Friday, April 10, 2015

Catching Up

Lemons Never Lie by Richard Stark (pen-name of Donald E. Westlake) (1971): Alan Grofield, occasional co-thief with Westlake/Stark's anti-hero Parker, gets one of his own adventures here, an often grim series of events clumsily but murderously orchestrated by a sociopathic heist planner with no idea how to successfully set up a big heist. Grofield, who needs money for his summer theatre company (!), turns down the seemingly incompetent Myers' offer to join his gang for a brewery heist, thus setting off a country-hopping series of criminal events. Details of the planning and execution of a competent heist not involving Myers are especially fascinating. Recommended.


Neighbors: written by Andrew J. Cohen and Brendan O'Brien; directed by Nicholas Stoller; starring Seth Rogen (Mac Radner), Rose Byrne (Kelly Radner), Zac Efron (Teddy Sanders) and Dave Franco (Pete) (2014): Amusing, raunchy tale of a battle between a fraternity run by Zac Efron and young couple Rose Byrne and Seth Rogen, who've just had a baby and now face the horrors of having a frat move in next to them. Could be sharper, but it passes the time. Lightly recommended.


The Giver: adapted from the novel by Lois Lowry by Michael Mitnick and Robert B. Weide; directed by Philip Noyce; starring Brenton Thwaites (Jonas), Odeya Rush (Fiona), Cameron Monaghan (Asher), Jeff Bridges (The Giver), Meryl Streep (Chief Elder), Katie Holmes (Mother), and Alexander Skarsgard (Father) (2014): Film adaptation plays fairly freely with Lowry's award-winning novel, but nonetheless remains a fairly enjoyable tale of a future dystopia. Jeff Bridges is solid as usual as the literal keeper of memories for a post-apocalyptic society which carefully regulates emotions and emotional attachments. Recommended.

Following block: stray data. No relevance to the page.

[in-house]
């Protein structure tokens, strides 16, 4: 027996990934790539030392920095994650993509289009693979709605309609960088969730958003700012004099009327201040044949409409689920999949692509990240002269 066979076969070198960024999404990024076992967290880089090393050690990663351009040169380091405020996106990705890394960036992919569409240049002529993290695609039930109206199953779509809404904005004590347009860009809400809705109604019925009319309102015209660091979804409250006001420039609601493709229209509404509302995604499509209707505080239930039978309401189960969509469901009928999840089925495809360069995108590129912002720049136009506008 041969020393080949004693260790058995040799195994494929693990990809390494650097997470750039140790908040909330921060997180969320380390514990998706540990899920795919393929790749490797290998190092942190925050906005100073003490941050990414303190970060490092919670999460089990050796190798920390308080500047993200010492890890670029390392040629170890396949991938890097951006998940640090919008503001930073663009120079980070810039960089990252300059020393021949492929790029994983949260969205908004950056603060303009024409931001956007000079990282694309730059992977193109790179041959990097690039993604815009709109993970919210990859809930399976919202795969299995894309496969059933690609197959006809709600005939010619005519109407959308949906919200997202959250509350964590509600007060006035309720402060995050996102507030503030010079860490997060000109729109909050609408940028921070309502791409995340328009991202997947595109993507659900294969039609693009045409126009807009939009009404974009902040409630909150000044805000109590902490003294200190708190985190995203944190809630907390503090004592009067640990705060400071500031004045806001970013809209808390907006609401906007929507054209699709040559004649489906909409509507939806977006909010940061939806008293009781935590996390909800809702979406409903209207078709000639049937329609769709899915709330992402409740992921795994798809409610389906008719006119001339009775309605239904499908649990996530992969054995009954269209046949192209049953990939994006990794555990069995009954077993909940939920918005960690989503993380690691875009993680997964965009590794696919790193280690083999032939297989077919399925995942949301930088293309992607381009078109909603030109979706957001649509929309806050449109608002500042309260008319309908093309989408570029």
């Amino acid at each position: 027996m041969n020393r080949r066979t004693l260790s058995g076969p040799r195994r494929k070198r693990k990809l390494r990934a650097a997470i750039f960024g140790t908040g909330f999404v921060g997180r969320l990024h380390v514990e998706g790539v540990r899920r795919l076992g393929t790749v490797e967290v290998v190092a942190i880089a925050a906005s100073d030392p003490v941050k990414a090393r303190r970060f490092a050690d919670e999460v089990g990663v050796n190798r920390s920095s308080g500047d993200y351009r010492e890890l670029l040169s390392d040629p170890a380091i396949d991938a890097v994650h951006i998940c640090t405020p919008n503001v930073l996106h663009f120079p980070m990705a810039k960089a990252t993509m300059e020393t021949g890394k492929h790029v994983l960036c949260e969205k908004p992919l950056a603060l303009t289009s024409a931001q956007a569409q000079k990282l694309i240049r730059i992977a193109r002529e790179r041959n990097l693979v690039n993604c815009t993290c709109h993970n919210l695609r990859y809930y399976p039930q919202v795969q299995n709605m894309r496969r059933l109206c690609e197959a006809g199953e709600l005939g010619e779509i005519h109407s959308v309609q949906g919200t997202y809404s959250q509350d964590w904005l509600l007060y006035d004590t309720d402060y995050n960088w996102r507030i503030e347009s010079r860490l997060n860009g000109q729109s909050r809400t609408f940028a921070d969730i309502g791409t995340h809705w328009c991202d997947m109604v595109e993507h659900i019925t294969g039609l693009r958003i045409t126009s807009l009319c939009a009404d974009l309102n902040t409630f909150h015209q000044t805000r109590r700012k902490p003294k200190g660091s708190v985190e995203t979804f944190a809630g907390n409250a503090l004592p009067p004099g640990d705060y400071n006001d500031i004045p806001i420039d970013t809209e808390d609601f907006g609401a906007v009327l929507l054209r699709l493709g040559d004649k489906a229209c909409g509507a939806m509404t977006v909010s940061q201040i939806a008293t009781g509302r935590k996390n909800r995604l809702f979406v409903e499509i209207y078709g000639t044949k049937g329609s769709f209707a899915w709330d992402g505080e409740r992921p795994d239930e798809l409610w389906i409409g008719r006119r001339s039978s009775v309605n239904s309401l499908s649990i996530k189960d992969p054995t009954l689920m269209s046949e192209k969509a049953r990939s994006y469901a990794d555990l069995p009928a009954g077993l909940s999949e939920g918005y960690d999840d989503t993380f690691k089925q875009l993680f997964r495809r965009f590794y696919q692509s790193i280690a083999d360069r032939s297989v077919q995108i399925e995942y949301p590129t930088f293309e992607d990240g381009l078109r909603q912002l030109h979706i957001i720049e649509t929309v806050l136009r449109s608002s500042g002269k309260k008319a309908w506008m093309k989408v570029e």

The Superman Chronicles Volume 8: written by Jerry Siegel; illustrated by Joe Shuster, Fred Ray, Leo Nowak, Jack Sikela, Ed Dobrotka, Paul Cassidy, and others (1941-42; this collection 2010): Superman battles an unfrozen caveman and an electrically super-charged Lex Luthor in this volume of his early adventures. Jerry Siegel's interest in science-fiction tropes also manifests in a battle between the Man of Steel and an army of evil mermen, a ray that can age or de-age people, and the electricity-wielding threat of the Lightning Master. Stories written just before the United States entered World War Two feature the Man of Tomorrow battling saboteurs from Napkan (a thinly veiled Japan) and defeating the forces of aggressive European country Oxnalia (an even more thinly veiled Nazi Germany, complete with an Adolf Hitler lookalike as leader). Recommended.

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